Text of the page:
Environmental Values 10(2001): 385-393. doi: 10.3197/096327101129340886
Environmental ethicists rarely discuss the morality of using illegal tactics to protect the environment. Yet ecosabotage (or monkeywrenching) is the topic of numerous articles and books in the popular press. In this paper I examine what I consider to be the three strongest arguments against destroying property as a means of defending the environment: the social fabric argument, the argument for moral consistency, and the generalisation argument. I conclude that none of them provides an a priori obstacle to a consequentialist justification of particular acts of ecosabotage. Then I sketch a version of constrained utilitarianism, which is capable, at least in principle, of justifying some acts of strategic ecosabotage in a democratic society.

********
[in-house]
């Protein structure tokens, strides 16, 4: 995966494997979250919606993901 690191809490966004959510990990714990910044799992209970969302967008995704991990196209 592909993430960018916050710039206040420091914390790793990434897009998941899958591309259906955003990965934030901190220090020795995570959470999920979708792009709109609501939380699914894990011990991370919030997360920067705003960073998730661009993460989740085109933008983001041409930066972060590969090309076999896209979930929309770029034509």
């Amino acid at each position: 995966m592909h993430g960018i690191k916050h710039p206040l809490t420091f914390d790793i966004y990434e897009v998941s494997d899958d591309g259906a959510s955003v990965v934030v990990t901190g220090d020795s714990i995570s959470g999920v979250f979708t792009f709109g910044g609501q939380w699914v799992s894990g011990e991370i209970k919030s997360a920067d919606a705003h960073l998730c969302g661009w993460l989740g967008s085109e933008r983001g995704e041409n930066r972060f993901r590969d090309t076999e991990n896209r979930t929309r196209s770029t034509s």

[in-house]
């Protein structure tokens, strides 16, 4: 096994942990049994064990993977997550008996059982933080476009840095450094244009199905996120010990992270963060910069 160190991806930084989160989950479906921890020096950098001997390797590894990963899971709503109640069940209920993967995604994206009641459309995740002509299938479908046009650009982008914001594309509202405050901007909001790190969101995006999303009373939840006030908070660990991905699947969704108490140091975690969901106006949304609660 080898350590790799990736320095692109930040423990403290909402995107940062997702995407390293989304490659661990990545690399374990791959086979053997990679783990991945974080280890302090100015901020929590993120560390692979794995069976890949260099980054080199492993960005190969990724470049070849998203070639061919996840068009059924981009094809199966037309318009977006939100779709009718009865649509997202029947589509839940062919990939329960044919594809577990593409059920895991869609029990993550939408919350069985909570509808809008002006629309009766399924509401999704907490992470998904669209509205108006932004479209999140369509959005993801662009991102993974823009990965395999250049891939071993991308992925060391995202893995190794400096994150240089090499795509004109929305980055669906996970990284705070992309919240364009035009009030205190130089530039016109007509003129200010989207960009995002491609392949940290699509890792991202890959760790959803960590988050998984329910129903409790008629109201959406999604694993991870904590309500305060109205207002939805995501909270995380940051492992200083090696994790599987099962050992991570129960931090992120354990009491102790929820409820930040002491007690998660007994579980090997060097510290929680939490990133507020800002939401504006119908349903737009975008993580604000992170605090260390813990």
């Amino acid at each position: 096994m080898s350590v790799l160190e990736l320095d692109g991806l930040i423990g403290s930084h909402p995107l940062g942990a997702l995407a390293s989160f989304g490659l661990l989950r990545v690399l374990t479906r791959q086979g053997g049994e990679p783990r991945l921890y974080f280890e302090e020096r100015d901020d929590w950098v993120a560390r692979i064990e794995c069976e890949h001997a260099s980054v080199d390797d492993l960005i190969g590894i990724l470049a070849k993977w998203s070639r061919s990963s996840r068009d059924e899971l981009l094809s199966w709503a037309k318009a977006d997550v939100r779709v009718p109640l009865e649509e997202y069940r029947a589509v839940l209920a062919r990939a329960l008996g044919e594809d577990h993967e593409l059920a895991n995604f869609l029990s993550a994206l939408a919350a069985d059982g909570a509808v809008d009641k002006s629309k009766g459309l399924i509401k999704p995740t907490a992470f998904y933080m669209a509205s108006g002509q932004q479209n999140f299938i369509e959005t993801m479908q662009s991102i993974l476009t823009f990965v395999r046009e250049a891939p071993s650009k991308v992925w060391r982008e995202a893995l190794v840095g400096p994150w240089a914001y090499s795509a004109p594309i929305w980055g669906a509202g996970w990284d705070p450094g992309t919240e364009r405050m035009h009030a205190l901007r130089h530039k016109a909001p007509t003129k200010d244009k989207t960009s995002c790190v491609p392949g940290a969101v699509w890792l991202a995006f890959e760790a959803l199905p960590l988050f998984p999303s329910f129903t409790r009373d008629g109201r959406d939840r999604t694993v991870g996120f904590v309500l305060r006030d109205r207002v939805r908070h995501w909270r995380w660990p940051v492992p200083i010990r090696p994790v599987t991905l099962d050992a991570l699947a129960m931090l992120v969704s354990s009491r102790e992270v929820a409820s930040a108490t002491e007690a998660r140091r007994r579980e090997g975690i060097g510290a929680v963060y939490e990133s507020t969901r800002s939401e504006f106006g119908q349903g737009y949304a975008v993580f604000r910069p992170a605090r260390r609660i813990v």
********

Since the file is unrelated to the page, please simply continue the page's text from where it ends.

KEYWORDS: Ecosabotage, justification, argument, consistency, utilitarianism
CITATIONS in other Environmental Values articles:
Are We at War with Nature?Derek D. Turner
Monkeywrenching, Perverse Incentives and Ecodefence. Derek D. Turner
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